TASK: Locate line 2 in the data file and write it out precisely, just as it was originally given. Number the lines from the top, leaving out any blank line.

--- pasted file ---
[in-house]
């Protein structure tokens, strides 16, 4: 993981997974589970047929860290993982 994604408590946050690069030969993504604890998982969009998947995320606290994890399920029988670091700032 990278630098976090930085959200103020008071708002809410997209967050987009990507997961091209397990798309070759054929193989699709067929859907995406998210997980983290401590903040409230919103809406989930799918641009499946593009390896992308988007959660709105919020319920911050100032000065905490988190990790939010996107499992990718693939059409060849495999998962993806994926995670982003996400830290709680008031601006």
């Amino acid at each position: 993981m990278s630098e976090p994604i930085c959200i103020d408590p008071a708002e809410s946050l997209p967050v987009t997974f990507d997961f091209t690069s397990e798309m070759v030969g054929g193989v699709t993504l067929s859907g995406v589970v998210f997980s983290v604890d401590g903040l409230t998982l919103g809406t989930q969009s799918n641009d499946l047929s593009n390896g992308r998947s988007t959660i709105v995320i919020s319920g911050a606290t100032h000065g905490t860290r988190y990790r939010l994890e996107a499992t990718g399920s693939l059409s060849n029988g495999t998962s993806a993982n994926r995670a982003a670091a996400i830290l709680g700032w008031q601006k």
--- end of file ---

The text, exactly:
């Protein structure tokens, strides 16, 4: 993981997974589970047929860290993982 994604408590946050690069030969993504604890998982969009998947995320606290994890399920029988670091700032 990278630098976090930085959200103020008071708002809410997209967050987009990507997961091209397990798309070759054929193989699709067929859907995406998210997980983290401590903040409230919103809406989930799918641009499946593009390896992308988007959660709105919020319920911050100032000065905490988190990790939010996107499992990718693939059409060849495999998962993806994926995670982003996400830290709680008031601006």